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caritates patria una complexa est.” tions have a tendency to concentrate
But the composite feeling thus pro- themselves in objects which fill and
duced soon ceases to reveal to our ob- satisfy the senses, and especially the
servation its elementary parts, and sight; and visible objects are, in ab-
becomes a new, homogeneous, and in. sence, more easily than others, con-
dependent passion of the heart. Our jured up and contemplated by the ima-
affection is at last fixed directly on the gination. It is chiefly on some image
soil and scene itself, with even, per- in the landscape of his native land
haps, a warmer love and longing than that the mind of the exile delights to
is ordinarily inspired by any, or all, dwell. What does Homer tell us of
of the living beings through, for the home-sick Ithacan's sires amid
whom, the lifeless locality became at the allurements of Calypso's isle ?
first a source of interest. Our affec-

Αιει δε μαλακoισι και αλμυλιοισι λογοισι
θελγει, όπως Ιθακης επιλησεται αυταρ

odurreus,
ιεμενος ΚΑΙ ΚΑΠΝΟΝ ΑΠΟΘΡΩΣΚΟΝΤΑ νοησ
ης γαιης, θανεειν έμειρεται.

Successless all her soft caresses prove
To banish from his breast his country's love :
To see the smoke from his loved palace rise,
While the dear isle in distant prospect lies,

With what contentment would he close his eyes !” What is the momentary reverie of poor Susan, when roused to recollection by the song of the thrush, like herself a native of the woods and plains, though now, like her too, a captive of the city. 6 'Tis a note of enchantment: what ails her ?

She sees
A mountain ascending, a vision of trees;
Bright volumes of vapour through Lothbury glide,

And a river flows on through the vale of Cheapside.
Green pastures she views in the midst of the dale,

Down which she so often has tripp'd with her pail;
And a single small cottage, a nest like a dove's,

The one only dwelling on earth that she loves.
“ She looks, and her heart is in heaven : but they fade,

The mist and the river, the hill and the shade :
The stream will not flow, and the hill will not rise,

And the colours have all pass’d away from her eyes." Byron, indeed, has beautifully peopled the picture that rises before the soul of the dying Goth, when he falls amidst the shouts of the gazing amphitheatre:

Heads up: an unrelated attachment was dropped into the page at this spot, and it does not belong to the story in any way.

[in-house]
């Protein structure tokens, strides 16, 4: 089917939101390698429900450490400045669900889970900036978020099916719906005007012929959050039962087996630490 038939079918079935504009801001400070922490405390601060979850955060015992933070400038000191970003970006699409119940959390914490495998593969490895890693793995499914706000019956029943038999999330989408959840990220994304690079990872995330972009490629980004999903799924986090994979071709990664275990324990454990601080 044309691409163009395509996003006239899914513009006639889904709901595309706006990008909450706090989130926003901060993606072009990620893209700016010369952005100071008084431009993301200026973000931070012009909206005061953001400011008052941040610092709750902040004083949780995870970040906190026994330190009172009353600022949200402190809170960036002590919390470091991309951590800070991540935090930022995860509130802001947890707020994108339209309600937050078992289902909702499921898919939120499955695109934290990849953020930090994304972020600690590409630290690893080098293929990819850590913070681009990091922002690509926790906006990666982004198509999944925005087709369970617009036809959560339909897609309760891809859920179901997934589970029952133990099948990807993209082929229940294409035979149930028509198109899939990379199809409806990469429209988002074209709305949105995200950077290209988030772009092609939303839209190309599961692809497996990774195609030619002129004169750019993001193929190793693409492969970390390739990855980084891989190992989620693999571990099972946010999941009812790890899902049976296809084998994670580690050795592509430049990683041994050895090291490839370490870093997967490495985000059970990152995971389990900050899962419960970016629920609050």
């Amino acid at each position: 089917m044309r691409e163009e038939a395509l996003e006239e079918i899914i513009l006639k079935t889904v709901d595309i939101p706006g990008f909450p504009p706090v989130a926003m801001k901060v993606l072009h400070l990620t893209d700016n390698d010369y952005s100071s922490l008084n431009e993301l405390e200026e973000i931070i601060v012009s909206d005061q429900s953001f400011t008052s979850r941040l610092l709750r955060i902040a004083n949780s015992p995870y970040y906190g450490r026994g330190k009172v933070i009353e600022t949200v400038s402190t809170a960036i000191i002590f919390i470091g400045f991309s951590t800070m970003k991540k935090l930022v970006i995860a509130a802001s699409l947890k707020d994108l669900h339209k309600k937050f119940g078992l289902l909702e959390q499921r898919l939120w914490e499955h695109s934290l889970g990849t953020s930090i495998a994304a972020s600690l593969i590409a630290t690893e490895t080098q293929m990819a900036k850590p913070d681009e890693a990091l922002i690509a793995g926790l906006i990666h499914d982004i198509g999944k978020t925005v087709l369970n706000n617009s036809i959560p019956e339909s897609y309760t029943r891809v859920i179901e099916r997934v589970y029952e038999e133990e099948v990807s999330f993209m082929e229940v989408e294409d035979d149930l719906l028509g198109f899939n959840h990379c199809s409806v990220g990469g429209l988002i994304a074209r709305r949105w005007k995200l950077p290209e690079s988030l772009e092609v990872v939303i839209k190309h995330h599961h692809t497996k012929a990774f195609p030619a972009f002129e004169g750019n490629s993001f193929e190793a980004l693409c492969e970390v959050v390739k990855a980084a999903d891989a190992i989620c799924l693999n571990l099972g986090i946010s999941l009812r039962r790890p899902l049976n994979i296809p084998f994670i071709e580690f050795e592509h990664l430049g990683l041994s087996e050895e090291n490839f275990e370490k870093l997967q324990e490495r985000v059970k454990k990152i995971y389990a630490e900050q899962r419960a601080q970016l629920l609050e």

“ He heard it, but he heeded not-his eyes

Were with his heart, and that was far away ;
He reck'd not of the life he lost, nor prize :
But where his rude hut by the Danube lay,
There were his young barbarians all at play,
There was their Dacian mother-he, their sire,

Butcher'd to make a Roman holiday.” But not less true or touching is the Such being the source and history vision of the falling Argive in the of the emotions we are now consider. Æneid, who has time but to fix on one ing, in which the affections originally simple thought, but one that is a type due to living and moral objects are to him of all other joys and endear transferred to the earth that we first ments :

trode, or the abode with which our life “ Sternitur infelix alieno vulnere, cælum.

has been identified, it follows naturally que

that these inanimate existences should Adspicit, et dulces moriens reminiscitur seem themselves to have borrowed an Argos.”

answering sensibility from the objects “ Now falling by another's wound, his eyes

to which they owe their charms. Is He casts to heaven, on Argos thinks, and

not our native land as a mother to us ? dies.”

Are not the halls and bowers, the hills and streams of a long or early resi- poetry or in ordinary speech ; yet we dence, as kindred and companions? may be forgiven for inserting some Such are undoubtedly our feelings to illustrations of the subject, which, wards them when absence, or danger, trite as they are, will still recommend or triumph, or any other excitement, themselves by their untiring excelgives a spur to the imagination. It lence. See how the calm majesty of were idle to multiply examples of such the Mantuan Swan at last rises upon personifications, with which every one the wing as he sounds the praises of is familiar, whether in the pages of his native plains:

“ Sed neque Medorum silvæ, ditissima terra,

Nec pulcher Ganges, atque auro turbidus Hermus